FAS Tutor CD-ROM    

PLEASE NOTE: The FAS Tutor CD-ROM is no longer distributed. It was first released in 1998 and is no longer fully compatible with today's computer operating systems. All information presented in FAS Tutor are currently available in the most current FASD 4-Digit Code Diagnostic Guide. The instructional animations, videos and photographs are posted on this website.

A compact disk entitled Fetal Alcohol Syndrome Tutor™ had been created by the University of Washington FAS DPN to instruct medical professionals, through video, computer animation and photographic examples, on how to screen and diagnose FAS. The CD-ROM ran on both PC and MacIntosh computers. The CD-ROM introduced professionals to the FASD 4-Digit Diagnostic Code (Astley & Clarren, 1997, 1999, 2000). It also instructed medical professionals on how to screen for FAS using the FAS Facial Photographic Analysis Software developed by Susan Astley, Ph.D.

The CD addressed the following topics:


  • What is FAS?
  • Current Diagnostic Limitations
  • Overcoming These Limitations

Diagnosing FAS

  • The FASD 4-Digit Diagnostic Guide (1999)

Facial Measurement

  • Anthropometric Standards
    • Landmarks, Alignment and Tools
  • Measuring Individual Features
    • Palpebral Fissure Length
    • Philtrum
    • Upper Lip
  • Measuring the Overall Face
    • Deriving the 4-Digit Facial Code

Screening for FAS

  • D-Score Method
  • 4-Digit Diagnostic Code

Photo Archive

  • Classic FAS Photographs
  • Impact of Age on Facial Phenotype
  • Other Minor Anomalies



Below are a few examples of images/animations from the CD.

How to measure the palpebral fissure length.

Video demonstrating the use of the Lip-Philtrum Guide.

If you do not see the animations playing in the windows below, that means you do not have Quicktime installed on your computer. You can download it for free from Apple.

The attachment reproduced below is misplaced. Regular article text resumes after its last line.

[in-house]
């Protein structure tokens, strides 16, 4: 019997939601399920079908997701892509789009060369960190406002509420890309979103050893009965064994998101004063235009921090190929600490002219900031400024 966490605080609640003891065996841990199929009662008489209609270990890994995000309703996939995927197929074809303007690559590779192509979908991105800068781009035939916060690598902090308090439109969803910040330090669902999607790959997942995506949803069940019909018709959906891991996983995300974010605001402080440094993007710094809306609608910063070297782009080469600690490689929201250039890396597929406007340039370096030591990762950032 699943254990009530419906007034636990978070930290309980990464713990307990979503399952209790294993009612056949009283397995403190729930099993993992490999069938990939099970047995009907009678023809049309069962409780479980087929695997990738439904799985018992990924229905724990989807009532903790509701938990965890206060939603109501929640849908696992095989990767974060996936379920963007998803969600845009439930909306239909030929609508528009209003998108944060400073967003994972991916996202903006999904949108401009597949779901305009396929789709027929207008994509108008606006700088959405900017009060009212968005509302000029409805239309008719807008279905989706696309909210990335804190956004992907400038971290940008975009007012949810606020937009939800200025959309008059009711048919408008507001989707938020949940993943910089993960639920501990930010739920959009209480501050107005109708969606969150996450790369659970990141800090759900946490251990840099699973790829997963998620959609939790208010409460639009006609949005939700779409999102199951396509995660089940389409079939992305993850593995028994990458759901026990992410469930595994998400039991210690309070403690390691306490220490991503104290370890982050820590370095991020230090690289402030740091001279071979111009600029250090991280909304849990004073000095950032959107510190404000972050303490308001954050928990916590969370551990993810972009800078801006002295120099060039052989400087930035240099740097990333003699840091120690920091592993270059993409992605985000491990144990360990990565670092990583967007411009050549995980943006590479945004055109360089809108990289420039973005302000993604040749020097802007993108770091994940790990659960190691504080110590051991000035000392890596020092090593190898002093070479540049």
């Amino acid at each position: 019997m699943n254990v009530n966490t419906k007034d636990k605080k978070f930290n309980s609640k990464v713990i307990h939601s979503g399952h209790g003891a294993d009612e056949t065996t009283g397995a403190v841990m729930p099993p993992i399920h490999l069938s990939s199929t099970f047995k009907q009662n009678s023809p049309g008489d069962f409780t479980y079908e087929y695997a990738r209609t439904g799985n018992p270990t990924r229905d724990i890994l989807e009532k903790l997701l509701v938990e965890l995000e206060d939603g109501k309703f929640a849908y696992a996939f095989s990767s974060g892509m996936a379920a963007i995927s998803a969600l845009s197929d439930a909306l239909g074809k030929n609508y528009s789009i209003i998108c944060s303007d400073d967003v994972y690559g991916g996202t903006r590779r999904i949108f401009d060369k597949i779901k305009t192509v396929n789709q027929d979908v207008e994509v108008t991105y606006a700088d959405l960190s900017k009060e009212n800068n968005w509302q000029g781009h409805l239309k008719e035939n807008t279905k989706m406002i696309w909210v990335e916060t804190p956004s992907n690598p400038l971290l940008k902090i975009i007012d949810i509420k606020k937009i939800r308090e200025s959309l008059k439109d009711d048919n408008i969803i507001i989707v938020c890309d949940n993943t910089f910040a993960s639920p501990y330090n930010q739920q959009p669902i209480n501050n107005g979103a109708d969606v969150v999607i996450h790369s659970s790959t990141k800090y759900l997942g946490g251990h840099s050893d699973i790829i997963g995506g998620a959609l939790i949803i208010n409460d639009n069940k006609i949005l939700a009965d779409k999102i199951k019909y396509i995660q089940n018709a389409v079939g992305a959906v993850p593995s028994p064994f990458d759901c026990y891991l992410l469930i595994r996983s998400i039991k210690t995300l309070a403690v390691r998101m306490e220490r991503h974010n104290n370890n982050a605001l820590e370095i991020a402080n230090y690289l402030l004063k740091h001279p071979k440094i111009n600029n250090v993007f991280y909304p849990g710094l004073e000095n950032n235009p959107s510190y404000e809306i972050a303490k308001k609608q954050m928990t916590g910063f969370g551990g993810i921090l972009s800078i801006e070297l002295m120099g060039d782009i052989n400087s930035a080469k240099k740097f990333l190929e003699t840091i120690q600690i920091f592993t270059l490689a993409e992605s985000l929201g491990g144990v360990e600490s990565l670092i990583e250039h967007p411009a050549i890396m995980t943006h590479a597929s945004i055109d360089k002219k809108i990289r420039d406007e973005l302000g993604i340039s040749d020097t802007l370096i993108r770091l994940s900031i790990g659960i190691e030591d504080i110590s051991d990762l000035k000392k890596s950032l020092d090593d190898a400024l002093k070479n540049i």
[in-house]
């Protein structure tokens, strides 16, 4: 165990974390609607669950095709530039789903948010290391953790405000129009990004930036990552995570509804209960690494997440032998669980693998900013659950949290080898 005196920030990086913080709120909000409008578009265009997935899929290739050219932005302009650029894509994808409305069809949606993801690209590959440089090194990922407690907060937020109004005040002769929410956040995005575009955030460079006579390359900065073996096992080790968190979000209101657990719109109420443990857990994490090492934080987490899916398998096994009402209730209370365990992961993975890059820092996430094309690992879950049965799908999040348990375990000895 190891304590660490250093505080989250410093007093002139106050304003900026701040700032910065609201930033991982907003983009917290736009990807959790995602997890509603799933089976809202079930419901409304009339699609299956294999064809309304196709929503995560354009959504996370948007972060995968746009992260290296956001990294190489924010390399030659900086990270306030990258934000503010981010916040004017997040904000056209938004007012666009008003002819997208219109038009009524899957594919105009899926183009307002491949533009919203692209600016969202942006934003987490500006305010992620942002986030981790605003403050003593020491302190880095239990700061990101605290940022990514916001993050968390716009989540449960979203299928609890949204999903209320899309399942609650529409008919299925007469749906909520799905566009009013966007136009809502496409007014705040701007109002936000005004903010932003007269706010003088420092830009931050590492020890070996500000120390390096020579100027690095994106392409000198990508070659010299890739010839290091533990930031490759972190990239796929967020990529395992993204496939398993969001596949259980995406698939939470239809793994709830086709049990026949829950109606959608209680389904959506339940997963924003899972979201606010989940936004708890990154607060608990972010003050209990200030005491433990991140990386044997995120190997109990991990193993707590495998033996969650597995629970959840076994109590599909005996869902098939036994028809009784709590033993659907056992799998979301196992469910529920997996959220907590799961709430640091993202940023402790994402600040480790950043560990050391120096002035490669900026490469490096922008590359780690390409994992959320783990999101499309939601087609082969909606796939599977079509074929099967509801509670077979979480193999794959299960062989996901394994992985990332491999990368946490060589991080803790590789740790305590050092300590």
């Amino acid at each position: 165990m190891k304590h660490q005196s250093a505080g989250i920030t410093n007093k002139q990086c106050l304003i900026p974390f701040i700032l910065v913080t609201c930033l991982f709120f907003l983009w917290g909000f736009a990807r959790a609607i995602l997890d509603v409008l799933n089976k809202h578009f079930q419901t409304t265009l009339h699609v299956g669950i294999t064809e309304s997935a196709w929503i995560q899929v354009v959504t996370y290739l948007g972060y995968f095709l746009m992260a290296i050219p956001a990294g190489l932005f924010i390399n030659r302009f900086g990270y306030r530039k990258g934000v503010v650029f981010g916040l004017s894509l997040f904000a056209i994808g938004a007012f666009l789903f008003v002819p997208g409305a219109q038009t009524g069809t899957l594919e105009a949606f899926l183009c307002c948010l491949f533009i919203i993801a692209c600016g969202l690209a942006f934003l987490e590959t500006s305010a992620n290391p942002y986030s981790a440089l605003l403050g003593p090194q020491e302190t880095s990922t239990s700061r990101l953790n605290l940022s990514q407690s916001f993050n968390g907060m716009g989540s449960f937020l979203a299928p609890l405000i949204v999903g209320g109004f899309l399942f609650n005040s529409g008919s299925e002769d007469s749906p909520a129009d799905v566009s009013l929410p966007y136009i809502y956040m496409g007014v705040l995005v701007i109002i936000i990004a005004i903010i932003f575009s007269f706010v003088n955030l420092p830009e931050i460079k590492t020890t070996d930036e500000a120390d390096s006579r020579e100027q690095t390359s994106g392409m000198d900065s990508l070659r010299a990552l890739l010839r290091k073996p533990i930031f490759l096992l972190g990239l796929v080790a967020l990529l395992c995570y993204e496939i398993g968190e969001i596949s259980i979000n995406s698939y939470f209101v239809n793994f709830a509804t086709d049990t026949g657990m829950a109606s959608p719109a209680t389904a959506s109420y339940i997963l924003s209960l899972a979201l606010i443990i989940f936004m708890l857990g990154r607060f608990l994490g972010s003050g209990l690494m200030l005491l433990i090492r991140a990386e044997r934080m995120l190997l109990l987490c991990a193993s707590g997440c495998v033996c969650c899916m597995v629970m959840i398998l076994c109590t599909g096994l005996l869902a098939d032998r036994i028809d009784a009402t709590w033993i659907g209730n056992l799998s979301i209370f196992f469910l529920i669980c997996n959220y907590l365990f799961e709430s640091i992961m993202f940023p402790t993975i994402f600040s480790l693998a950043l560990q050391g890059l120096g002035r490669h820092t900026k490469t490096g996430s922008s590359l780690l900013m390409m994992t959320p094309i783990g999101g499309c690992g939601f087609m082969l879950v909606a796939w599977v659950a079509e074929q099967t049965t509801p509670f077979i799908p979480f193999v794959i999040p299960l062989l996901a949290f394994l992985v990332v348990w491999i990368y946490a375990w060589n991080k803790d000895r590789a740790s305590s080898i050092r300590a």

Accurate measures of the frontal photo require standardized alignment of the patient's head relative to the clinician's eyes or the camera lens.

Left-to-Right Rotation

You should be able to see the patient's ears equally on both sides. Improper rotation will result in erroneous right and left palpebral fissure length measures.

Up and Down Rotation

When viewing the patient from the front, the clinician's eyes, or the center of the camera lens, should be in line with the patient's frankfort horizontal (FH) plane (green line). The FH plane extends from the tragion (a landmark on the ear) through the orbitale (a landmark under the eye). These landmarks are marked with blue dots. Proper alignment can be judged when viewing the patient from the front by imagining a line drawn between the left and right tragions. Rotate the head up or down until the orbitale landmarks fall directly on the green line (bottom image). Improper rotation will result in erroneous measures of upper lip thiness. For example, if the camera is placed above the patient's FH plane, the patient's lip will appear thinner in the photo, than it truly is.

Top Animation
Orientation of Camera to Patient

Bottom Animation
View of Patient through Camera

The camera is properly aligned when the line turns green.

Animation demonstrating proper alignment of the camera to the patient's face.
The eye must be fully open to obtain an accurate measure of palpebral fissure length.

Incorrect Method (RED)

Note how the palpebral fissure length is incorrectly being recorded as 2.6 cm (red arrow) when the upper eyelid is in a relaxed position. A length of 2.6 cm is 1 standard deviation below the mean for a "normal" 7-year-old child. (red dot)

Correct Method (GREEN)

When the eye is opened fully, by having the patient look up at the ceiling without tilting their head back, the palpebral fissure length is correctly recorded as 2.7 cm (green arrow). A length of 2.7 cm is just slightly less than the mean palpebral fissure length for a "normal" 7-year-old child (green dot).

Failure to have the eye fully opened resulted in a clinically significant error of approximately 1 standard deviation in magnitude.

Normal 7-Year Old.
Effect of Eye Positioning.

Animation demonstrating the importance of the eye being fully open to obtain an accurate measure of the palpebral fissure length.

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